There are certain things people are picky about but may not realize. Booking flights is very personal, as it turns out. If you need a window seat at least five rows from the nearest child, you’re probably better off handling it yourself—unless you really articulate the particulars you want, says Ted Roden, founder and CEO of Fancy Hands, which is based in New York City.
Delegated tasks should be small enough that you shouldn't need to check in too often. If it's a longer-term project, agreeing on a check-in schedule up front is better than just popping your head in and saying, "How's that thing going?"
Delegate things that let you focus on the parts of your job that only you can do. "In my case, being a user of my service enabled me to build the company while I continued working my day job, writing a book, and helping care for a newborn," says Roden. "I've been able to operate as a much larger company because of being able to delegate."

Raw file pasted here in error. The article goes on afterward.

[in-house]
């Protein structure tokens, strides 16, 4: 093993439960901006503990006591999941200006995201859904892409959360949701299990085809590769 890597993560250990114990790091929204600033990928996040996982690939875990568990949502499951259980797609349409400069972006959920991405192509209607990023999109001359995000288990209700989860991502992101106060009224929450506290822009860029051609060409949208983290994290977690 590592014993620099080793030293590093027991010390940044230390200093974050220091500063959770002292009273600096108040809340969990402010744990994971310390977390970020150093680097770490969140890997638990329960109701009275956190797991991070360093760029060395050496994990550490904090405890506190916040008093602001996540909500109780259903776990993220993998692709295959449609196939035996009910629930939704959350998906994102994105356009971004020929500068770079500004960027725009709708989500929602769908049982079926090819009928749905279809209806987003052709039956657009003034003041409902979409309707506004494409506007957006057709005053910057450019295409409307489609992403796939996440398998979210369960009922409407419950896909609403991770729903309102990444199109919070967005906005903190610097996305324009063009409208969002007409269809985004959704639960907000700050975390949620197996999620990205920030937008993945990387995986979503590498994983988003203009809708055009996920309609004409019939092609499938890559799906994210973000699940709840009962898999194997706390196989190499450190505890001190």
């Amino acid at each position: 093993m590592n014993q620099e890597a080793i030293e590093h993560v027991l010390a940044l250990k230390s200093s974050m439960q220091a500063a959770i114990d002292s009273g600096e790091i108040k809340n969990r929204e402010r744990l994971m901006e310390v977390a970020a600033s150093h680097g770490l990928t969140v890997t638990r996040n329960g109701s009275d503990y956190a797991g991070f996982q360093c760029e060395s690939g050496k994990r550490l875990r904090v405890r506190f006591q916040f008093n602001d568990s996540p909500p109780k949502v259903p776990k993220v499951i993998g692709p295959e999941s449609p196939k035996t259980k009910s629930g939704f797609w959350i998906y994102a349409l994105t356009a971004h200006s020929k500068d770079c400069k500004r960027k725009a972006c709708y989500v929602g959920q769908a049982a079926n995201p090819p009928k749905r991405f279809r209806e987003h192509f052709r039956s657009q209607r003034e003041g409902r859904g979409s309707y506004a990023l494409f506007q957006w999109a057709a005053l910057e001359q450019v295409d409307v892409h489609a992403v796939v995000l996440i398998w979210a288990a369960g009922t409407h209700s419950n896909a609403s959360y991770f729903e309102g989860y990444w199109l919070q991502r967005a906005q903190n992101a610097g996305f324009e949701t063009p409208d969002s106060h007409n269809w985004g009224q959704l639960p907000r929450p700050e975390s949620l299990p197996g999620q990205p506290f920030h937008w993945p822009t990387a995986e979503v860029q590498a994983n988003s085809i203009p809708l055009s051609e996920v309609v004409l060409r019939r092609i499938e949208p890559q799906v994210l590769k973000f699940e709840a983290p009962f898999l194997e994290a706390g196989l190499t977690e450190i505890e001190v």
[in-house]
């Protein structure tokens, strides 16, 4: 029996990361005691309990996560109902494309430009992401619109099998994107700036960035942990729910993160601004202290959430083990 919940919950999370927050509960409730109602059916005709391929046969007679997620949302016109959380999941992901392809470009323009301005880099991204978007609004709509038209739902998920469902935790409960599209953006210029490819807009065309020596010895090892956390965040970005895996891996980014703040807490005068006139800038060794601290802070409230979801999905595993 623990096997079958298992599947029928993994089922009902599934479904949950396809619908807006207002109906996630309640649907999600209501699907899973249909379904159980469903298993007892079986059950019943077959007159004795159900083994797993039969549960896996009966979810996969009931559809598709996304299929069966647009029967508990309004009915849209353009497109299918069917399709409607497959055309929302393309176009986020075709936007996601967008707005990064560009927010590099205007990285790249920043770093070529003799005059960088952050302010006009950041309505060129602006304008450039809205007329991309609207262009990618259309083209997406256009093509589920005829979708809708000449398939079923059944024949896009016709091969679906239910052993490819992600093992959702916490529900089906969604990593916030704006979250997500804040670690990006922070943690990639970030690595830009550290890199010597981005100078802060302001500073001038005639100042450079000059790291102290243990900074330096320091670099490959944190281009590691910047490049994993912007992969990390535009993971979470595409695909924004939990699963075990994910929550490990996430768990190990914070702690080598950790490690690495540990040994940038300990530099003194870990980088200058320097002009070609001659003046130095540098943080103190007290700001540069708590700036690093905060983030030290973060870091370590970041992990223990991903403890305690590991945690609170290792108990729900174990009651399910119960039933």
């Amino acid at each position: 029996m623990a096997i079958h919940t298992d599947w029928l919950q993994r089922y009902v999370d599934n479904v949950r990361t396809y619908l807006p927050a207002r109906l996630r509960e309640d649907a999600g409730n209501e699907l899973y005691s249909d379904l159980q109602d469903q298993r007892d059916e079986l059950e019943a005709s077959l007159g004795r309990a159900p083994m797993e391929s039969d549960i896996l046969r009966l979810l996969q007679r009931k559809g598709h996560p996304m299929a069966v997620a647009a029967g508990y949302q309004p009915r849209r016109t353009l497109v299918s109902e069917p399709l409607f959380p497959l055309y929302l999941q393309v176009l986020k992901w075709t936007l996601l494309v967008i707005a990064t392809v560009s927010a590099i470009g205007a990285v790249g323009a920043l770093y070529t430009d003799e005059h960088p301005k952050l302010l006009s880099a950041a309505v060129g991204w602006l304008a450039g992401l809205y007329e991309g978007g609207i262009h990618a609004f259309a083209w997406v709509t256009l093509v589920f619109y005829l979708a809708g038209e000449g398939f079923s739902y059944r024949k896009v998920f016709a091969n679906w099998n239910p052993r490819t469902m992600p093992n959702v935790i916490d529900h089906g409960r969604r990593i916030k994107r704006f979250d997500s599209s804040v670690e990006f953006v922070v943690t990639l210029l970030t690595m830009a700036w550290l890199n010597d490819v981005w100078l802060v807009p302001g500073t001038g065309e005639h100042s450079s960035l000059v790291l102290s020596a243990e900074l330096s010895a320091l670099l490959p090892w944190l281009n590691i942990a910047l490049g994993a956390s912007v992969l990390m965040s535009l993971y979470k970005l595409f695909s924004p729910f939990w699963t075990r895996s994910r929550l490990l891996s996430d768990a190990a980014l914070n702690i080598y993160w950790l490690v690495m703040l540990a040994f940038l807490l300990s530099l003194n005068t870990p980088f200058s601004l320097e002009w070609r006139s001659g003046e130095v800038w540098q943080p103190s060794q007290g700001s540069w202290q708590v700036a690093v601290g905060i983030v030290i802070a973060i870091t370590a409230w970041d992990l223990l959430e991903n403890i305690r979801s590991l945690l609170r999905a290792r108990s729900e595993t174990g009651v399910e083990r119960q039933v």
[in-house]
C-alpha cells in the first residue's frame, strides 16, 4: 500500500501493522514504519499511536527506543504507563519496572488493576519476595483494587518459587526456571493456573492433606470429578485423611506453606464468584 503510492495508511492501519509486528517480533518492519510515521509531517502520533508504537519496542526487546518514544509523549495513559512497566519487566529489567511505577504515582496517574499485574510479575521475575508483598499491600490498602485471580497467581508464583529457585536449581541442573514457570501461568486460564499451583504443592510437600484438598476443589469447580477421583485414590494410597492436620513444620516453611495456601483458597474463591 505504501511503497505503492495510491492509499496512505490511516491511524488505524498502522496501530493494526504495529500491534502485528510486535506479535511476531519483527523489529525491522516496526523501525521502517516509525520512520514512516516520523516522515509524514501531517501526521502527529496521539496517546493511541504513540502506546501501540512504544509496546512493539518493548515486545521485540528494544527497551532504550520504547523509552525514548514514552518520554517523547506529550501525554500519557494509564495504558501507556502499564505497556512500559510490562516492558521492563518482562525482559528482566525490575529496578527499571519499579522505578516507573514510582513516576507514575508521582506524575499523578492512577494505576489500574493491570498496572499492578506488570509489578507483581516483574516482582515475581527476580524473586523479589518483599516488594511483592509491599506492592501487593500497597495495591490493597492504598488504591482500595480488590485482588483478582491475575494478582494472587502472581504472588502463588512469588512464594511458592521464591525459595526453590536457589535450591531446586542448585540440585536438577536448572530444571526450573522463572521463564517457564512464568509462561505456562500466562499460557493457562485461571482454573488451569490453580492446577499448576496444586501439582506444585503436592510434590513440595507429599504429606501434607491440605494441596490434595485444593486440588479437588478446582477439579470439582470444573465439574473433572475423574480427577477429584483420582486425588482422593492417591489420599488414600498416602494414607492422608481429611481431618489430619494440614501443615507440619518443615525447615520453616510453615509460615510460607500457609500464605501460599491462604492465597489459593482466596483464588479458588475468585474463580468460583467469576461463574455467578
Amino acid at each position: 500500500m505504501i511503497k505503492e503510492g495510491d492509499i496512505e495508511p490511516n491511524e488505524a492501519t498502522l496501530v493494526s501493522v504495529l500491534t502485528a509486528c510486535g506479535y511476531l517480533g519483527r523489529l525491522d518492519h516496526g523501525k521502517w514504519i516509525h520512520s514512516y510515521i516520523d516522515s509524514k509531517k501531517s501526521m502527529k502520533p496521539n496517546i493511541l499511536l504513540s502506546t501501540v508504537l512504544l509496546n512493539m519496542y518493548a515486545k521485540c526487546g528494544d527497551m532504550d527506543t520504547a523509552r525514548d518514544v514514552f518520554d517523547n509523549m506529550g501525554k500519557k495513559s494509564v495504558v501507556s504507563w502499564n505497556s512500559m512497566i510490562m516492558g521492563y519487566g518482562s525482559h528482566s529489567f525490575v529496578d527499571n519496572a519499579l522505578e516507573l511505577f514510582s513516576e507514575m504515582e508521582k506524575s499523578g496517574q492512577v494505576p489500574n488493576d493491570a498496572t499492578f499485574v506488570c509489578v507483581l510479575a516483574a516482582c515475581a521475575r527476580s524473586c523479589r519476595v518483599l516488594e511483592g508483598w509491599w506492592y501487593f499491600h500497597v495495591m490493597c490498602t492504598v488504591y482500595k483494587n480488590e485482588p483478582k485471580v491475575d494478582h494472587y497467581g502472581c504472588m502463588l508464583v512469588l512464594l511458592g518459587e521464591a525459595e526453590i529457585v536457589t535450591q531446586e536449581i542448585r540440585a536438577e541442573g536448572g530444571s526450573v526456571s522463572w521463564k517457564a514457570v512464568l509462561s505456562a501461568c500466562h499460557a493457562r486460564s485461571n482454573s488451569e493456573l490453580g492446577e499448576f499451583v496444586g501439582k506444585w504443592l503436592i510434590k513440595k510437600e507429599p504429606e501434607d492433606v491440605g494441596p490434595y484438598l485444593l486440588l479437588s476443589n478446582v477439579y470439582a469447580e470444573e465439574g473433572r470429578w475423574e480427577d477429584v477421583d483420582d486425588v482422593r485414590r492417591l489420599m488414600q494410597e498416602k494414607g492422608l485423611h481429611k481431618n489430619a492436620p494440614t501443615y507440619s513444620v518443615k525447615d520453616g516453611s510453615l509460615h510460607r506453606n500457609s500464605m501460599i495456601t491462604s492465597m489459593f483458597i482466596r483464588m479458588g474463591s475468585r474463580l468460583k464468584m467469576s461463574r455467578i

You need to give someone enough information to get the task done, but it's not appropriate to tell someone how he or she should do the work. Specify what you need and why you need it, and try to give the person the freedom to get the job done as he or she sees fit.
Delegating is harder than you expect, and it will take you some time to get used to how to work best with members of your team. Even people with the world's best assistants will tell you there was a rough patch in the beginning.